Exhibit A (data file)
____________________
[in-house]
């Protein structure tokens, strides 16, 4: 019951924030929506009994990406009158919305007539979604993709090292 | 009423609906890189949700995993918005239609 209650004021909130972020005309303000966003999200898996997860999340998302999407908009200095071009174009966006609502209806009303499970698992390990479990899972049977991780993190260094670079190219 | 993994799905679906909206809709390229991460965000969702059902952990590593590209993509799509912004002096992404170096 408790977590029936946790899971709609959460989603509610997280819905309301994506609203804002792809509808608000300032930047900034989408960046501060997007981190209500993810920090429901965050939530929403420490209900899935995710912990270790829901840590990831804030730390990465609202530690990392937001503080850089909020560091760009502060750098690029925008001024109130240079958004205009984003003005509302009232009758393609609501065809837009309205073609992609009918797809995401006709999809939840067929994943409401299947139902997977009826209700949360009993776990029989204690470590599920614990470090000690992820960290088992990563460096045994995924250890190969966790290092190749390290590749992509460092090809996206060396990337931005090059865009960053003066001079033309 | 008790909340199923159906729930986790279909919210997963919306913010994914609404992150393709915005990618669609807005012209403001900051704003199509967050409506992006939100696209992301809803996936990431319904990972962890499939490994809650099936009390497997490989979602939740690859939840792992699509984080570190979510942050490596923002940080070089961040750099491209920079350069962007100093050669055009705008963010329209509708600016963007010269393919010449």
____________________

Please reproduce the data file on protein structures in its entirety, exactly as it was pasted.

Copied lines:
[in-house]
């Protein structure tokens, strides 16, 4: 019951924030929506009994990406009158919305007539979604993709090292 | 009423609906890189949700995993918005239609 209650004021909130972020005309303000966003999200898996997860999340998302999407908009200095071009174009966006609502209806009303499970698992390990479990899972049977991780993190260094670079190219 | 993994799905679906909206809709390229991460965000969702059902952990590593590209993509799509912004002096992404170096 408790977590029936946790899971709609959460989603509610997280819905309301994506609203804002792809509808608000300032930047900034989408960046501060997007981190209500993810920090429901965050939530929403420490209900899935995710912990270790829901840590990831804030730390990465609202530690990392937001503080850089909020560091760009502060750098690029925008001024109130240079958004205009984003003005509302009232009758393609609501065809837009309205073609992609009918797809995401006709999809939840067929994943409401299947139902997977009826209700949360009993776990029989204690470590599920614990470090000690992820960290088992990563460096045994995924250890190969966790290092190749390290590749992509460092090809996206060396990337931005090059865009960053003066001079033309 | 008790909340199923159906729930986790279909919210997963919306913010994914609404992150393709915005990618669609807005012209403001900051704003199509967050409506992006939100696209992301809803996936990431319904990972962890499939490994809650099936009390497997490989979602939740690859939840792992699509984080570190979510942050490596923002940080070089961040750099491209920079350069962007100093050669055009705008963010329209509708600016963007010269393919010449």